January 27, 2010

Ancient Time Line

We have been taking a first look at ancient times: creation (or big bang...we talk about all of the theories and lightly discuss what Abdul Baha had to say on the topic) to the fall of the Western Roman Empire for roughly a year and a half. We are through 3 of 4 units, so I thought this would be a good time to look back and put all of the pieces together by constructing a time line before we move on any further.

This filler activity is also an indication that I didn't make it to the library this week to get our required reading materials, and am therefore productively marking time. In any event, it never hurts to take a look back since we don't follow the public school's cycle of chapter, test, chapter, test...

So I quickly Googled dates for all of the big events, dynasties, civilizations, and stories that we have studied up to this point. While I taped copy paper together and marked dates at reasonably accurate spaces, Hannah Jane got on Google images and copy/pasted pictures into a word file to print, cut out, and glue on the time line.
Hannah Jane decided to do this month's culture club presentation using a generic form of Power Point (Open Office Impress, for those of you who are interested in free shareware), so she just learned how to copy/paste images a couple of days ago. What a time saver that was for me to just have the 6 year old do it! And that way she got to choose what pictures she liked best to remind her of the events in ancient history.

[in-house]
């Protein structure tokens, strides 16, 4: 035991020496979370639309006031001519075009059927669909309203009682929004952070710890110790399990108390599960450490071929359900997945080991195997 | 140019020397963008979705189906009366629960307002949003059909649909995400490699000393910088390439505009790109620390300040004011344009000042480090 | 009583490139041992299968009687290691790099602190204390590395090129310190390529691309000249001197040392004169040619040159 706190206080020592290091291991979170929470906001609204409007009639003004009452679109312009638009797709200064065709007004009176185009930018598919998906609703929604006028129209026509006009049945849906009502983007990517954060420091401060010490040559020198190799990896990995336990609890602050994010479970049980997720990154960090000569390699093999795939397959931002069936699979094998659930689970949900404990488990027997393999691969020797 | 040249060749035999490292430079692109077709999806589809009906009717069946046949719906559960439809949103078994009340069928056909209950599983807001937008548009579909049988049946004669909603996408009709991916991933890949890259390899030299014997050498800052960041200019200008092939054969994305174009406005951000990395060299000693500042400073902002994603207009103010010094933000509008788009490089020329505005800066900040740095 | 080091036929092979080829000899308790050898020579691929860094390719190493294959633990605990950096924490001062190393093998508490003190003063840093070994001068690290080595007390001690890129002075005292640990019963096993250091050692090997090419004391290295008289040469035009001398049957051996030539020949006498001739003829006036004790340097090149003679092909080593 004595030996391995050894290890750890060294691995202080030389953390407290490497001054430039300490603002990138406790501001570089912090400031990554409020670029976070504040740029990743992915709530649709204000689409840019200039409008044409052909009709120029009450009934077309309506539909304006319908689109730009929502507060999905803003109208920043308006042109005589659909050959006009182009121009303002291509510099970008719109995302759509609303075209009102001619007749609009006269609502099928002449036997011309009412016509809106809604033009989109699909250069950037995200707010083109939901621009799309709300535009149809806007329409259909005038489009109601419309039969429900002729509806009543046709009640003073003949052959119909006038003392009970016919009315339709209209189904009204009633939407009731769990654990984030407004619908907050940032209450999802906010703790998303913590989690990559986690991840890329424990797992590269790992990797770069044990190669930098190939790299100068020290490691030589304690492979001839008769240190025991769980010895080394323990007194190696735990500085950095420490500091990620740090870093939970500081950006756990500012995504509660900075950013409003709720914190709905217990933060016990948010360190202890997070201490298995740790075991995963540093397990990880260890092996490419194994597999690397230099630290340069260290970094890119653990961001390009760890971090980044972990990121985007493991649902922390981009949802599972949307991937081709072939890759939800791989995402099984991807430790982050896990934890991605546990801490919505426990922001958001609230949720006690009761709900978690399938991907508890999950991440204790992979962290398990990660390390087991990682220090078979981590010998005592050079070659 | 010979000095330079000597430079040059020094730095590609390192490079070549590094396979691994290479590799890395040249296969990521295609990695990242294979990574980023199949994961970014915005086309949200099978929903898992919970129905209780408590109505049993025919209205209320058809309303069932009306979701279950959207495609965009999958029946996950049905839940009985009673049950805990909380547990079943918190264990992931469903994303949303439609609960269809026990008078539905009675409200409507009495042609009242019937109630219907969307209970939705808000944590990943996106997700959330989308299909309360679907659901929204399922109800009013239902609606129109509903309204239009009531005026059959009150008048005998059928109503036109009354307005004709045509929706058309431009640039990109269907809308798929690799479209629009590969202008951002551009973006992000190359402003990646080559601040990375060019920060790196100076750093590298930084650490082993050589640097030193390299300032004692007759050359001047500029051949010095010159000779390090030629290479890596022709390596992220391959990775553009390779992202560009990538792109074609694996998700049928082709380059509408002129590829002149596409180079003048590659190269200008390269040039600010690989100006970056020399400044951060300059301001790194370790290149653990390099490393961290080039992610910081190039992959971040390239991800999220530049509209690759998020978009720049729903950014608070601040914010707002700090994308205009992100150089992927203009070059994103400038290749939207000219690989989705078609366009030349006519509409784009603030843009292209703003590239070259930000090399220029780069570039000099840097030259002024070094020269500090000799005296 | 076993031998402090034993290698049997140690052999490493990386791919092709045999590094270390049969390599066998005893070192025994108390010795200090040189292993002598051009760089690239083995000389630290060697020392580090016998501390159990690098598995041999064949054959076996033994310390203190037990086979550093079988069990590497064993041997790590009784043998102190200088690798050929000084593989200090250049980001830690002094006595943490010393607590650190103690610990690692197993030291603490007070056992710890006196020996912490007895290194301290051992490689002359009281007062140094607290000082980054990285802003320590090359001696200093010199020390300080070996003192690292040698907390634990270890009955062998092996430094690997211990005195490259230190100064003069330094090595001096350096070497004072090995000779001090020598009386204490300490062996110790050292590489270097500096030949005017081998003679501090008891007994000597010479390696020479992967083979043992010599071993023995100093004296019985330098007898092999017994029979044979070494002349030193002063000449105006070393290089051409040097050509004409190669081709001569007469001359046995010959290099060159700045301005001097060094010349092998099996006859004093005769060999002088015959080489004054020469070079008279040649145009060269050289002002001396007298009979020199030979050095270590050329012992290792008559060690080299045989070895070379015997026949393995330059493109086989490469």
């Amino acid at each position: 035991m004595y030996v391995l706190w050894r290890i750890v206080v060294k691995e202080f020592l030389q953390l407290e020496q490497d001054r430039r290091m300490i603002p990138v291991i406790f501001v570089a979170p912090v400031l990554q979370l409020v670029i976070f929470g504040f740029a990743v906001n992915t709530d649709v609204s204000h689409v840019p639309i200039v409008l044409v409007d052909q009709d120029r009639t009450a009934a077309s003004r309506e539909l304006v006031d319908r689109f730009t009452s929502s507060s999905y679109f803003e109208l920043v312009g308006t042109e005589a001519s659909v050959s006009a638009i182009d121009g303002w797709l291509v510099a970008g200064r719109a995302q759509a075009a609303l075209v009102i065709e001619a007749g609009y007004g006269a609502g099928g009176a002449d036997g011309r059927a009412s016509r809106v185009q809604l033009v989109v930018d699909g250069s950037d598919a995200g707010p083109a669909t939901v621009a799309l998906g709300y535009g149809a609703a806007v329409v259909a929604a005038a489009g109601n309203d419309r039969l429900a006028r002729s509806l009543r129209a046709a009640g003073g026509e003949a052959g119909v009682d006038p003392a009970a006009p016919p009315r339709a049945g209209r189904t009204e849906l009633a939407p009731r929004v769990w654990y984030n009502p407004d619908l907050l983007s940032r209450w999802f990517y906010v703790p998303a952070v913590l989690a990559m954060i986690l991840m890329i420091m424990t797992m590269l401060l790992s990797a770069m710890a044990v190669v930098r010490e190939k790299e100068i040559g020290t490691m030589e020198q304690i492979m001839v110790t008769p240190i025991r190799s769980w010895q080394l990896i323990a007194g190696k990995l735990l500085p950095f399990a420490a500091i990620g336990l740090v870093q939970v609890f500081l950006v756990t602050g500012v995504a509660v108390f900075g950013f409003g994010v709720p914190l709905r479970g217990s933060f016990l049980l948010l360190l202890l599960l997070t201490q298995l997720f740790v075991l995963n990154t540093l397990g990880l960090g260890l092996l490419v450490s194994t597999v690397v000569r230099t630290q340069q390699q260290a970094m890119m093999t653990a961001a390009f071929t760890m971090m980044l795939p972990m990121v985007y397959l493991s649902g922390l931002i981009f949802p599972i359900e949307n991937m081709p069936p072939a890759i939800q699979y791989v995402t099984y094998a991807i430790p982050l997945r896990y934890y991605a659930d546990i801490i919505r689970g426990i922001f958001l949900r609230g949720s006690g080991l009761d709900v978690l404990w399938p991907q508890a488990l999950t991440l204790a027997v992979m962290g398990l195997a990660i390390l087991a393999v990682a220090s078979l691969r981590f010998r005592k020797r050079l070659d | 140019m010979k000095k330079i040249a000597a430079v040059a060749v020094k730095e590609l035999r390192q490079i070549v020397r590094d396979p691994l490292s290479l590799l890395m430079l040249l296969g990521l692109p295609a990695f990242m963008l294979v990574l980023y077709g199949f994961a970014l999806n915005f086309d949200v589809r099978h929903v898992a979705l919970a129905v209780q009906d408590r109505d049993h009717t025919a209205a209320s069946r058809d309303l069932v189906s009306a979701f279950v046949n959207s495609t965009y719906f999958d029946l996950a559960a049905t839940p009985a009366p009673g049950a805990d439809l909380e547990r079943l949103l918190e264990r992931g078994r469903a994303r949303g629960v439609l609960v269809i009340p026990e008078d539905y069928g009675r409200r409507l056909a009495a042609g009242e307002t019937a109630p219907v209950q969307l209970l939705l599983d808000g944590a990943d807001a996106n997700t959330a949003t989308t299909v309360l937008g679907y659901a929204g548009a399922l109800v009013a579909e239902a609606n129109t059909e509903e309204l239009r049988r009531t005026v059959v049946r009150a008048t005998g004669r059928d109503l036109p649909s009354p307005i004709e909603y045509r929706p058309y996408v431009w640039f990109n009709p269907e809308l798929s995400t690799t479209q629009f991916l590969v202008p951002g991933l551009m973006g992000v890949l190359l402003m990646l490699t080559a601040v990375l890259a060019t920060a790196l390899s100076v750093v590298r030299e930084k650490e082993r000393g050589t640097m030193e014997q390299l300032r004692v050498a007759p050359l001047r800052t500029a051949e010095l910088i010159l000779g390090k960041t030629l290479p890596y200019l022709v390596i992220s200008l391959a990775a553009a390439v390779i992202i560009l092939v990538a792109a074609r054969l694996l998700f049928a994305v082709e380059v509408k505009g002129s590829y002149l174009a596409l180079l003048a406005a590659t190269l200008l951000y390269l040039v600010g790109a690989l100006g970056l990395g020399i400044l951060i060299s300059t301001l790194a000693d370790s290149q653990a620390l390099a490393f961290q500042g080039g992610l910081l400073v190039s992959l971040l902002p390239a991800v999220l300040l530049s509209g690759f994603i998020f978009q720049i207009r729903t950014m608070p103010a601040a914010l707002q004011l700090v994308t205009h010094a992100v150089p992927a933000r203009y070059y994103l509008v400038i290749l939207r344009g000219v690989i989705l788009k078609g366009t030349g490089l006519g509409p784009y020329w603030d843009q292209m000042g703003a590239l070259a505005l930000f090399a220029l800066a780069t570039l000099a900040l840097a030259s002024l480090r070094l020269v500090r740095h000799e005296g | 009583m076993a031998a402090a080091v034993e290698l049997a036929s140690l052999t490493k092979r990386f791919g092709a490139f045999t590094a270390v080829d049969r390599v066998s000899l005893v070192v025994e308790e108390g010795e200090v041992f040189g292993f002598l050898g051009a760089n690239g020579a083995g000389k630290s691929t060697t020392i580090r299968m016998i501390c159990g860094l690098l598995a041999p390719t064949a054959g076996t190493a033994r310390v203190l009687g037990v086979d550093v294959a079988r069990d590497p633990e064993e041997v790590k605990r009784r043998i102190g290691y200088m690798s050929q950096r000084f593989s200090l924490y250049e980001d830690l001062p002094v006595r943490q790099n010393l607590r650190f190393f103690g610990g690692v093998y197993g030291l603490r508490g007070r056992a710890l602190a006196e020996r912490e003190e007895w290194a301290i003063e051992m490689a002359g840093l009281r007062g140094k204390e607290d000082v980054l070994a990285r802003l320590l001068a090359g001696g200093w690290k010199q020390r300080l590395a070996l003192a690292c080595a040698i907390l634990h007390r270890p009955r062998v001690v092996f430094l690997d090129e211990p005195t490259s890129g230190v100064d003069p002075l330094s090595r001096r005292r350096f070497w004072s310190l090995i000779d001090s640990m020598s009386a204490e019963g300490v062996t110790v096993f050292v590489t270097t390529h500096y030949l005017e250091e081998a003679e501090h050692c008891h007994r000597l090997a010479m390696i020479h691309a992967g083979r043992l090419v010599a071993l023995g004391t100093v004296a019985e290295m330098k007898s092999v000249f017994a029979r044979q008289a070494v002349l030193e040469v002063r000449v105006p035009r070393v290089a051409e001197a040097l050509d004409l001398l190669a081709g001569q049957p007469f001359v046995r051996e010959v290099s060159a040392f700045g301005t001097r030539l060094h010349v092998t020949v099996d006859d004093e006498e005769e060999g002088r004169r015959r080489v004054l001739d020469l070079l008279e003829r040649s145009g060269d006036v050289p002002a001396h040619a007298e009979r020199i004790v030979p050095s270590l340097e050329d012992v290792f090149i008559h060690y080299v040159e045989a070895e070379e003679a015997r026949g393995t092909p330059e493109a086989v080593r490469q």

For me, the hardest part of the time line was deciding what intervals to mark off. The earliest time is pretty empty, the later time is jam packed, and I thought it best to have the spacing consistent throughout to get the point across.
So our time line is certainly not balanced. But that's okay. If it's true that those Bible guys lived for hundreds of years each, that would explain the lack of excitement in the early days. Let's say you get one dynamic character maybe once every 5-10 generations and a lifespan is seven hundred years...well, you might be waiting a long time for someone fabulous to show up! Especially when you are starting with a world population of 2. And if you suppose that people were not actually living that long, well... we've discussed the whole oral tradition versus cold hard fact concept, so I won't be totally ruining her sense of time. I wonder if Abdul Baha had an opinion on ancient life spans?

Our time line is decked out with photographs of ruins, illustrations of big events, maps of locations of the bigger of the ancient civilizations, and a color coded line that demarcates the estimated times of each one's power. I'm not sure how accurate it all is since there are at least 20 different ideas on when the rise and fall of different civilizations took place and the dates of things like the Universal Flood, but the kids get the picture. Everything is in roughly chronological order and the general times of power are clearly laid out.

Anyway, we had fun with this. It took a few hours interrupted by a brother fight over wooden blocks and a snack break, but all's well that ends in learning. And this certainly was cooler than cramming for a unit test!

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